The Brazilian forward’s attitude fuels dissatisfaction among his teammates. In the last match against Betis Vinicius became the protagonist of yet another episode: Ceballos takes him away by force.
Vinicius’ gesture that not even his teammates liked.
The reaction of Rüdigerwho yells something at him from afar, and Valverdewho stands there watching the scene with an astonished look, clarify what the mood is in the locker room of the real Madrid towards Vinicius. They can no longer bear certain attitudes on the pitch: he often protests, complains too much to the referees, engages in duels with opponents on the verge of physical contact, loads himself with yellow cards and then even risks the red card. They understand how the pressure and the racist insults that he often receives are hard to bear (Ancelotti has also defended him publicly), but there is a limit to everything and he must calm down.
It is the explanation that is also given by the Spanish media who, in ascertaining this situation of dissatisfaction within the group, focus their attention on a video that refers to the match played by the blancos against Betis last Sunday. The images are eloquent, they tell what happened at the end of the game, witnessing the face to face with the match officials sought by Vinicius.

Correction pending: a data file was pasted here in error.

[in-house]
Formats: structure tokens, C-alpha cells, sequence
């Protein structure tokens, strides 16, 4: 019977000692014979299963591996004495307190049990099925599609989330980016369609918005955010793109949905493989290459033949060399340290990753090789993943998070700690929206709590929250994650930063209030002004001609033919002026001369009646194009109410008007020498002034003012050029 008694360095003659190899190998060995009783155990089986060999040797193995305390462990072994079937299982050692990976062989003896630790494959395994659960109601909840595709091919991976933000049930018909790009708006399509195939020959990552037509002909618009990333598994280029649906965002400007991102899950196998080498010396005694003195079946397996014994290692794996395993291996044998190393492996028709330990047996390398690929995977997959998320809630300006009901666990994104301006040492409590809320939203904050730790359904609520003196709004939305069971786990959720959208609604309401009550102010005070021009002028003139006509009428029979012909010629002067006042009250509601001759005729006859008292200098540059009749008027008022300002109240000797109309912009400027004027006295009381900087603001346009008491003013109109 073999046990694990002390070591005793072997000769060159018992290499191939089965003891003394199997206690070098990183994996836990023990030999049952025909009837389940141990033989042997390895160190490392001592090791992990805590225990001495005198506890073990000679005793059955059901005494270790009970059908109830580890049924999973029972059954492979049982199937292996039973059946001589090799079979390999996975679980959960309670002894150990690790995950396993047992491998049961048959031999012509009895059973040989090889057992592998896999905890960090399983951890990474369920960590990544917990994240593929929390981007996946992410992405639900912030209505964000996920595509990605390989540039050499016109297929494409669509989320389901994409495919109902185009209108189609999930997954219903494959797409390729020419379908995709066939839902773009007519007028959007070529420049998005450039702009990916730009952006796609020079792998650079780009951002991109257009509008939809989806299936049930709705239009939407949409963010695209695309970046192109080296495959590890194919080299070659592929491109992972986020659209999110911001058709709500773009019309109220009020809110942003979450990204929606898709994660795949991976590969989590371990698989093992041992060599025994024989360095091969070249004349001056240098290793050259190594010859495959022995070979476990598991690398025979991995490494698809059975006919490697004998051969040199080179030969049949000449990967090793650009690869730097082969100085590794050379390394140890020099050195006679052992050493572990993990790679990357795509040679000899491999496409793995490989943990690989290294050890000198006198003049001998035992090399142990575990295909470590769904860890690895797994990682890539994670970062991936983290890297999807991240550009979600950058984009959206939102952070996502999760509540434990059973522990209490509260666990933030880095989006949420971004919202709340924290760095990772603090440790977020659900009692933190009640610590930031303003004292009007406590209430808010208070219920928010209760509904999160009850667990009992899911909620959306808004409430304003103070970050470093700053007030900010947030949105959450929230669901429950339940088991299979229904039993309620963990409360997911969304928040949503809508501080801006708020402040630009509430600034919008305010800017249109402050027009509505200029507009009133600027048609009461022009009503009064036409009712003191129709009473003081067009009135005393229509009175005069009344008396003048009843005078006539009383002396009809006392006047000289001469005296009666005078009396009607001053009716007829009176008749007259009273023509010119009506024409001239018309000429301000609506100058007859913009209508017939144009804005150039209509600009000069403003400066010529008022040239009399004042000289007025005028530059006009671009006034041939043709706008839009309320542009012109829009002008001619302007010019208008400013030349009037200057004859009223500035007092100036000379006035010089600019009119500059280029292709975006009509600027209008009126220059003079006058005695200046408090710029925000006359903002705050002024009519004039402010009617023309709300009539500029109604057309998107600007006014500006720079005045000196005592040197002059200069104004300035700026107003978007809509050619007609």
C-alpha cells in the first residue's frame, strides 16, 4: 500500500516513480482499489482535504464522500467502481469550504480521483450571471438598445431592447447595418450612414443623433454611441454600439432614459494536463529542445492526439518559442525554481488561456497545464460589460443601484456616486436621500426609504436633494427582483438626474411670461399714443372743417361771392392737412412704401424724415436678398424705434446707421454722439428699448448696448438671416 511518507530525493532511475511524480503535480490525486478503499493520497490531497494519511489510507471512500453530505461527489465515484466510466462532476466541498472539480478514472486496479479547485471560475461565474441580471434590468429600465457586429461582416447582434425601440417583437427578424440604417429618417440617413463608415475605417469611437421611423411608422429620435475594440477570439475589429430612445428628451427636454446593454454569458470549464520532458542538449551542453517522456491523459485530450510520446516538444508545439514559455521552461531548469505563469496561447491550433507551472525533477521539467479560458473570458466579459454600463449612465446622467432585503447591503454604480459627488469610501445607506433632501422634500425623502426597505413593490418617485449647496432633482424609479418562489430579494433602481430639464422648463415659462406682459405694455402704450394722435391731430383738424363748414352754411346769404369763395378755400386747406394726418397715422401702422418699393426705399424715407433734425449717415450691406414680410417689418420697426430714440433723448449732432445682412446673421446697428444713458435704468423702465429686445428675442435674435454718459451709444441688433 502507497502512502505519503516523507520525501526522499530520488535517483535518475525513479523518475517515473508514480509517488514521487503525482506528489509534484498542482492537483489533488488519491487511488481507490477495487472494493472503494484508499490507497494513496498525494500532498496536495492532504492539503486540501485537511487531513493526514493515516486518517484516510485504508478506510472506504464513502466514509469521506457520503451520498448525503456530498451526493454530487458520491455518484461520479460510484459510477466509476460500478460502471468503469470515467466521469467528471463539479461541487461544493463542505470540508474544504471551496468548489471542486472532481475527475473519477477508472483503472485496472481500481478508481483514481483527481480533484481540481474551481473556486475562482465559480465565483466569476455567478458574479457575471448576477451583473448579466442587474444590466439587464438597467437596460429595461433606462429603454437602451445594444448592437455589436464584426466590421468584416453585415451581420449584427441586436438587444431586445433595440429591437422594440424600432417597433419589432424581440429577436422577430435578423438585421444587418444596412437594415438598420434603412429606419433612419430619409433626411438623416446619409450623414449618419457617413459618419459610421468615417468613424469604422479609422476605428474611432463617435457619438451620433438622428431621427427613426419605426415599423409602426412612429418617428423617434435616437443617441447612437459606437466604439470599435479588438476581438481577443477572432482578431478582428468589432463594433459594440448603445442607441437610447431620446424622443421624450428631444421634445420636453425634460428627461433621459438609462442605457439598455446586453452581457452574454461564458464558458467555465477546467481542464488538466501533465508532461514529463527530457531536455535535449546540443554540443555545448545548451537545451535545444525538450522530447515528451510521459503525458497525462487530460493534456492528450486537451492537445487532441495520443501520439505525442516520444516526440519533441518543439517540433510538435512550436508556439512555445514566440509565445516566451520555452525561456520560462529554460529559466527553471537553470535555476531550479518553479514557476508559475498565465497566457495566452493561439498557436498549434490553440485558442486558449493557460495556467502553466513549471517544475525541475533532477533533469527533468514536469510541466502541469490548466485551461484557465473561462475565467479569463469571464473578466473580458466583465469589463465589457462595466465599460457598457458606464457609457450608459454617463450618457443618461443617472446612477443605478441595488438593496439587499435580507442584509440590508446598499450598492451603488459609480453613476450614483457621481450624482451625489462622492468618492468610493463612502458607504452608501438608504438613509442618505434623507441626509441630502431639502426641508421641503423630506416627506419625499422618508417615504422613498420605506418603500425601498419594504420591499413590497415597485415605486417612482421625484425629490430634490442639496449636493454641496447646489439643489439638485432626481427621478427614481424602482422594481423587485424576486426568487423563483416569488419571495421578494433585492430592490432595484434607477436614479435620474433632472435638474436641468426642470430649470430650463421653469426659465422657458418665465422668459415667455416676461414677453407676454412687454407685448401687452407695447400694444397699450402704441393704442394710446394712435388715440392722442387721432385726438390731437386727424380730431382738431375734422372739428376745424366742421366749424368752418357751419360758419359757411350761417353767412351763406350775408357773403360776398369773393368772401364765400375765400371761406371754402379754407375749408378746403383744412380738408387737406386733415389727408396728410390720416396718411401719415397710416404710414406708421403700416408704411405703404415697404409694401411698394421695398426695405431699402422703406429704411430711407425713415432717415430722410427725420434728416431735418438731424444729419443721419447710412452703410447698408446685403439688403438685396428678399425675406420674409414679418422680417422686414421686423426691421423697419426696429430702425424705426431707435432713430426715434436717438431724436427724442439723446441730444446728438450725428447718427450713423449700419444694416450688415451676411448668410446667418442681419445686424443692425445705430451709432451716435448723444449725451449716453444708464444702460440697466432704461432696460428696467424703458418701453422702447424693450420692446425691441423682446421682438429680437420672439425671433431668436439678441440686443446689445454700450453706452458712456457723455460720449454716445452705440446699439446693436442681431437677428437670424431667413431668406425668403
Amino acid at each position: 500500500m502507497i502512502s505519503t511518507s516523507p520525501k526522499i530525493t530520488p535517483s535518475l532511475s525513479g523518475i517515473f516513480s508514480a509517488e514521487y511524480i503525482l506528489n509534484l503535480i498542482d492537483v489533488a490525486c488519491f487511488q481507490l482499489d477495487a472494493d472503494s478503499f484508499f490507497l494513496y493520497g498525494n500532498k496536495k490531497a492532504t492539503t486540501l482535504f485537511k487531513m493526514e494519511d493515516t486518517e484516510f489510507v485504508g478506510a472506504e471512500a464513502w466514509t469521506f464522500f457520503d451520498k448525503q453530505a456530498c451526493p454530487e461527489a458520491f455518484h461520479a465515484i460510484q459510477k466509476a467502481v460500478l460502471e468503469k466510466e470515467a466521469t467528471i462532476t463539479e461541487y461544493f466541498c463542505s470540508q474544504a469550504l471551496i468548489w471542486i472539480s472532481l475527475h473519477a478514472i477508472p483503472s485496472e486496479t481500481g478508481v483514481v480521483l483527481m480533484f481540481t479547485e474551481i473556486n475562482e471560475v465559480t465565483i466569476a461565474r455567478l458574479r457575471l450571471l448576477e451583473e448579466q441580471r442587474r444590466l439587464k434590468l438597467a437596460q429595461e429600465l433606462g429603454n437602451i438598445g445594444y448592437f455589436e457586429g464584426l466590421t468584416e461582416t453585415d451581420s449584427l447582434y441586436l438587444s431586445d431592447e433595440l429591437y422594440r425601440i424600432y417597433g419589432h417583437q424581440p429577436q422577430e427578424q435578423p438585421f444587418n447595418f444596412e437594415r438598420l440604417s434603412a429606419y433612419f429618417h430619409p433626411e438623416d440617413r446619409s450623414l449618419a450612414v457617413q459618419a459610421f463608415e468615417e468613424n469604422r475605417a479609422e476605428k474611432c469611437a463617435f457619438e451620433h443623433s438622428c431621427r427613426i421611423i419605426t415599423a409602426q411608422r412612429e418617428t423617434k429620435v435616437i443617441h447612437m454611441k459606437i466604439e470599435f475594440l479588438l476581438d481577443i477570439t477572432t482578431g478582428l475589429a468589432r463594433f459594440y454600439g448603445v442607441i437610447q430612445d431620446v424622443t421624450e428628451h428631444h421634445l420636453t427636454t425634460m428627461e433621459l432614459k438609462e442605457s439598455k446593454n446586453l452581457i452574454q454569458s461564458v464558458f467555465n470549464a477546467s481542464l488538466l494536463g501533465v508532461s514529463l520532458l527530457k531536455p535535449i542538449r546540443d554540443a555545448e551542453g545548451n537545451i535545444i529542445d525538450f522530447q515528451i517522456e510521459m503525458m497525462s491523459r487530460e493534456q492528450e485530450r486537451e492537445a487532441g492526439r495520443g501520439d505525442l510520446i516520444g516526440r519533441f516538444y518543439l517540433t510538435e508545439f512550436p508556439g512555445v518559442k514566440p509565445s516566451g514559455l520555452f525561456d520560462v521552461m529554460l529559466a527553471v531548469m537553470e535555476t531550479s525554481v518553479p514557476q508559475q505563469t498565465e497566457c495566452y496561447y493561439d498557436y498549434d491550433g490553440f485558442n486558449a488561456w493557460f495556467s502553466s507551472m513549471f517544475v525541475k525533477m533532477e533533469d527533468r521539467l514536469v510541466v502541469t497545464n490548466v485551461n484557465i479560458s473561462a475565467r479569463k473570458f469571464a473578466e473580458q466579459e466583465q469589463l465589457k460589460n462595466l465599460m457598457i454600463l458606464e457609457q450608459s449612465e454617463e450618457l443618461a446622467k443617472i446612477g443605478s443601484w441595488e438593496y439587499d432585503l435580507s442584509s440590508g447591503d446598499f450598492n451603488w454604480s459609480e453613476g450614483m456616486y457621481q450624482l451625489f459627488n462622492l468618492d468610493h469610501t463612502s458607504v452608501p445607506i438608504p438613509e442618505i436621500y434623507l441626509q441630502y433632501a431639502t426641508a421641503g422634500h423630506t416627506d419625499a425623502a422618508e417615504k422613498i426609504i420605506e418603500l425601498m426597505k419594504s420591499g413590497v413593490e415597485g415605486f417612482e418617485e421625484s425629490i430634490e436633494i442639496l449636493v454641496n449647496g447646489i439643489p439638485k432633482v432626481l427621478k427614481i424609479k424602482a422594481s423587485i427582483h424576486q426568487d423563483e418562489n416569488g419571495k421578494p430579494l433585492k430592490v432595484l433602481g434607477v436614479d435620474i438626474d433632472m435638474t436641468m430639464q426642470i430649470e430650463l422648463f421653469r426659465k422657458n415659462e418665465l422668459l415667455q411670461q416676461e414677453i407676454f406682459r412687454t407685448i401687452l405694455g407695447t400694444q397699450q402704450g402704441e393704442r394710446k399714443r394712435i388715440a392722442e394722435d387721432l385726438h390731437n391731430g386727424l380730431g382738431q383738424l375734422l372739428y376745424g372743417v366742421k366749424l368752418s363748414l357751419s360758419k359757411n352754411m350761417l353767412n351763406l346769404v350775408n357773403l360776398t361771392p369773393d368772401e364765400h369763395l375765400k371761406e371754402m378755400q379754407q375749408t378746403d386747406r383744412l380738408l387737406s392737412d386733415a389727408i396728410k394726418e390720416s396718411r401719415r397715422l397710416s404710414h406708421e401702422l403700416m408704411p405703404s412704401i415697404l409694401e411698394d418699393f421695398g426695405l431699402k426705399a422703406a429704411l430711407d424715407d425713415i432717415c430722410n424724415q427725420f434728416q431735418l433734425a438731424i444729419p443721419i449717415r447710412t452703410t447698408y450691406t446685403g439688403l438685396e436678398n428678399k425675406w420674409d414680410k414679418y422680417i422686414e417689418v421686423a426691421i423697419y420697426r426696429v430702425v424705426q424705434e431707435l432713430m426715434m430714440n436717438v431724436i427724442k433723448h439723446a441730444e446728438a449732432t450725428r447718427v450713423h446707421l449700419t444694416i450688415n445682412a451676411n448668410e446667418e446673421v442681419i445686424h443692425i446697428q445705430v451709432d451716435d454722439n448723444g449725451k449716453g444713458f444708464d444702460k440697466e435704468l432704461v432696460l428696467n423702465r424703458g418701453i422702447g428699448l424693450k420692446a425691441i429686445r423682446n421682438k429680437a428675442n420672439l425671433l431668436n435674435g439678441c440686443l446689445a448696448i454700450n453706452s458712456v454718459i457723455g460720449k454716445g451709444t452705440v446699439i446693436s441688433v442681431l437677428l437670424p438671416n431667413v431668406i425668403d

Rudiger (in the background) loses patience as Ceballos takes the Brazilian away.
The match is over, some players swap shirts, others head towards the tunnel that leads to the dressing room, Ancelotti leaves the bench but understands that something is wrong. Vinicius approaches the race director, touches him on the back and starts arguing. He has a displeased look, a surprised face, he doesn’t like what the referee tells him.
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From a distance Ancelotti invites him to desist (“forget it, get away”) but remains unheard. Ceballos intervenes and takes his teammate by the arm and pulls him towards him. He will have to repeat that gesture more than once, even coming between the Brazilian and the referee to prevent him from getting into trouble (he was already booked). The referee ‘dismisses’ him with a very clear gesture of his hand, Vinicius goes away visibly annoyed.
Rüdiger and Valverde are not far away, they slow down and look at that ‘curtain’. The German defender, ex Roma and Chelsea, waves his arms and blatantly blames him. “Vamos”, he seems to shout at him, “come away”. But it’s of little use because Vinicius continues to protest. He is visibly nervous, a psychological condition that he carries with him from various matches and linked (perhaps) also to too many fouls suffered and not sanctioned by the referees. Something like this also happened on the occasion of the Clasico, at which time he was the protagonist of game clashes and reactions at the limit of the regulation.